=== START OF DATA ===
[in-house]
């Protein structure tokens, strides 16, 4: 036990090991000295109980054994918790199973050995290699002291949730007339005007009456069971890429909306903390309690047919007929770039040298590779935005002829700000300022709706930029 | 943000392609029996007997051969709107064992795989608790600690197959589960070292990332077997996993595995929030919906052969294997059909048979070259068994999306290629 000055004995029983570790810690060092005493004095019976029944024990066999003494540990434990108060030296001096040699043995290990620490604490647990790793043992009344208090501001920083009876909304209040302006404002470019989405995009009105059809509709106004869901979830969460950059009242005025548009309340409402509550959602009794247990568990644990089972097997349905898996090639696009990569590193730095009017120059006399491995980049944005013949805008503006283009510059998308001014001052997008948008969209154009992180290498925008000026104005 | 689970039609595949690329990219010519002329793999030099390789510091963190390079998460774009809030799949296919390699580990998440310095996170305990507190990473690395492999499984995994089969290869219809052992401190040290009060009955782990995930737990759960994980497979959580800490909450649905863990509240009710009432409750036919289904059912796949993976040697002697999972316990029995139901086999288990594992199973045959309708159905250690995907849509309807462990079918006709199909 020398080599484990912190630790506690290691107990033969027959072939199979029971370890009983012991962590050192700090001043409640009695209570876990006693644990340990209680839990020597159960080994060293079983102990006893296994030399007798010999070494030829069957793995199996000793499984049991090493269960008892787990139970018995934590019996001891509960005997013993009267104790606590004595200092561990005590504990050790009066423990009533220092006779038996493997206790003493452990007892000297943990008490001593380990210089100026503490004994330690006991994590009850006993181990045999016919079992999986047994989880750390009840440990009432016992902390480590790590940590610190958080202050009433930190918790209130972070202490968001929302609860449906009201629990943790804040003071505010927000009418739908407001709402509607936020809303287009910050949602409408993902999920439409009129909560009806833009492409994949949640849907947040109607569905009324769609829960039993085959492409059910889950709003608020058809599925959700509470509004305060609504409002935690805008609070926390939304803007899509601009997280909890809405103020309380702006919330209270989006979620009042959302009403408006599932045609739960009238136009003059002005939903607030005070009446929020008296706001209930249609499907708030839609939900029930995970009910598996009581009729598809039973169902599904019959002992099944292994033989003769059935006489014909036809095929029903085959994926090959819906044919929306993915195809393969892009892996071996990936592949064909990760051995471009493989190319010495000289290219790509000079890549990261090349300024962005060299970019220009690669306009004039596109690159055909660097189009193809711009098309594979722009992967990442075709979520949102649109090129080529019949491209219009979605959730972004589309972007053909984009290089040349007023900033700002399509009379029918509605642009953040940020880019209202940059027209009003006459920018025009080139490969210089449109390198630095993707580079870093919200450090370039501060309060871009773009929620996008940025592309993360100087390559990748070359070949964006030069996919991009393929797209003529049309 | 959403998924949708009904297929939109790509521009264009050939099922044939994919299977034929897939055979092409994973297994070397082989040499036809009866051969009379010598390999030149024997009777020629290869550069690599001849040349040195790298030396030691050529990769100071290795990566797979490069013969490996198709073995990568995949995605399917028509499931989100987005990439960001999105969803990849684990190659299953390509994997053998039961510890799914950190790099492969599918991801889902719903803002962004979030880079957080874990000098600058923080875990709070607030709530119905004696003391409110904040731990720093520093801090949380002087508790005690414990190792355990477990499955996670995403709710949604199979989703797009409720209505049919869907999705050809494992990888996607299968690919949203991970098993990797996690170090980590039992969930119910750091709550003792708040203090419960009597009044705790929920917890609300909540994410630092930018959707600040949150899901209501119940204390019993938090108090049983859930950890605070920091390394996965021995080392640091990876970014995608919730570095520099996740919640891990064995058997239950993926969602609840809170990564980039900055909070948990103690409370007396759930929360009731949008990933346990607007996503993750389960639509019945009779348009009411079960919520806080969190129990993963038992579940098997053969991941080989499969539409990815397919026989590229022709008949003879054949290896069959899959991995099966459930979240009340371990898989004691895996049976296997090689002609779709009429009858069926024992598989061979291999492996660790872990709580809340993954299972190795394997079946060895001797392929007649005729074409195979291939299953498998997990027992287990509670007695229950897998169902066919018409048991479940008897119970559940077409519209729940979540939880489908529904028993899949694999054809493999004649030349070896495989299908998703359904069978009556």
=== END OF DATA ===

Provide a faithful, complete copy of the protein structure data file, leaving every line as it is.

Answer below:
[in-house]
């Protein structure tokens, strides 16, 4: 036990090991000295109980054994918790199973050995290699002291949730007339005007009456069971890429909306903390309690047919007929770039040298590779935005002829700000300022709706930029 | 943000392609029996007997051969709107064992795989608790600690197959589960070292990332077997996993595995929030919906052969294997059909048979070259068994999306290629 000055004995029983570790810690060092005493004095019976029944024990066999003494540990434990108060030296001096040699043995290990620490604490647990790793043992009344208090501001920083009876909304209040302006404002470019989405995009009105059809509709106004869901979830969460950059009242005025548009309340409402509550959602009794247990568990644990089972097997349905898996090639696009990569590193730095009017120059006399491995980049944005013949805008503006283009510059998308001014001052997008948008969209154009992180290498925008000026104005 | 689970039609595949690329990219010519002329793999030099390789510091963190390079998460774009809030799949296919390699580990998440310095996170305990507190990473690395492999499984995994089969290869219809052992401190040290009060009955782990995930737990759960994980497979959580800490909450649905863990509240009710009432409750036919289904059912796949993976040697002697999972316990029995139901086999288990594992199973045959309708159905250690995907849509309807462990079918006709199909 020398080599484990912190630790506690290691107990033969027959072939199979029971370890009983012991962590050192700090001043409640009695209570876990006693644990340990209680839990020597159960080994060293079983102990006893296994030399007798010999070494030829069957793995199996000793499984049991090493269960008892787990139970018995934590019996001891509960005997013993009267104790606590004595200092561990005590504990050790009066423990009533220092006779038996493997206790003493452990007892000297943990008490001593380990210089100026503490004994330690006991994590009850006993181990045999016919079992999986047994989880750390009840440990009432016992902390480590790590940590610190958080202050009433930190918790209130972070202490968001929302609860449906009201629990943790804040003071505010927000009418739908407001709402509607936020809303287009910050949602409408993902999920439409009129909560009806833009492409994949949640849907947040109607569905009324769609829960039993085959492409059910889950709003608020058809599925959700509470509004305060609504409002935690805008609070926390939304803007899509601009997280909890809405103020309380702006919330209270989006979620009042959302009403408006599932045609739960009238136009003059002005939903607030005070009446929020008296706001209930249609499907708030839609939900029930995970009910598996009581009729598809039973169902599904019959002992099944292994033989003769059935006489014909036809095929029903085959994926090959819906044919929306993915195809393969892009892996071996990936592949064909990760051995471009493989190319010495000289290219790509000079890549990261090349300024962005060299970019220009690669306009004039596109690159055909660097189009193809711009098309594979722009992967990442075709979520949102649109090129080529019949491209219009979605959730972004589309972007053909984009290089040349007023900033700002399509009379029918509605642009953040940020880019209202940059027209009003006459920018025009080139490969210089449109390198630095993707580079870093919200450090370039501060309060871009773009929620996008940025592309993360100087390559990748070359070949964006030069996919991009393929797209003529049309 | 959403998924949708009904297929939109790509521009264009050939099922044939994919299977034929897939055979092409994973297994070397082989040499036809009866051969009379010598390999030149024997009777020629290869550069690599001849040349040195790298030396030691050529990769100071290795990566797979490069013969490996198709073995990568995949995605399917028509499931989100987005990439960001999105969803990849684990190659299953390509994997053998039961510890799914950190790099492969599918991801889902719903803002962004979030880079957080874990000098600058923080875990709070607030709530119905004696003391409110904040731990720093520093801090949380002087508790005690414990190792355990477990499955996670995403709710949604199979989703797009409720209505049919869907999705050809494992990888996607299968690919949203991970098993990797996690170090980590039992969930119910750091709550003792708040203090419960009597009044705790929920917890609300909540994410630092930018959707600040949150899901209501119940204390019993938090108090049983859930950890605070920091390394996965021995080392640091990876970014995608919730570095520099996740919640891990064995058997239950993926969602609840809170990564980039900055909070948990103690409370007396759930929360009731949008990933346990607007996503993750389960639509019945009779348009009411079960919520806080969190129990993963038992579940098997053969991941080989499969539409990815397919026989590229022709008949003879054949290896069959899959991995099966459930979240009340371990898989004691895996049976296997090689002609779709009429009858069926024992598989061979291999492996660790872990709580809340993954299972190795394997079946060895001797392929007649005729074409195979291939299953498998997990027992287990509670007695229950897998169902066919018409048991479940008897119970559940077409519209729940979540939880489908529904028993899949694999054809493999004649030349070896495989299908998703359904069978009556």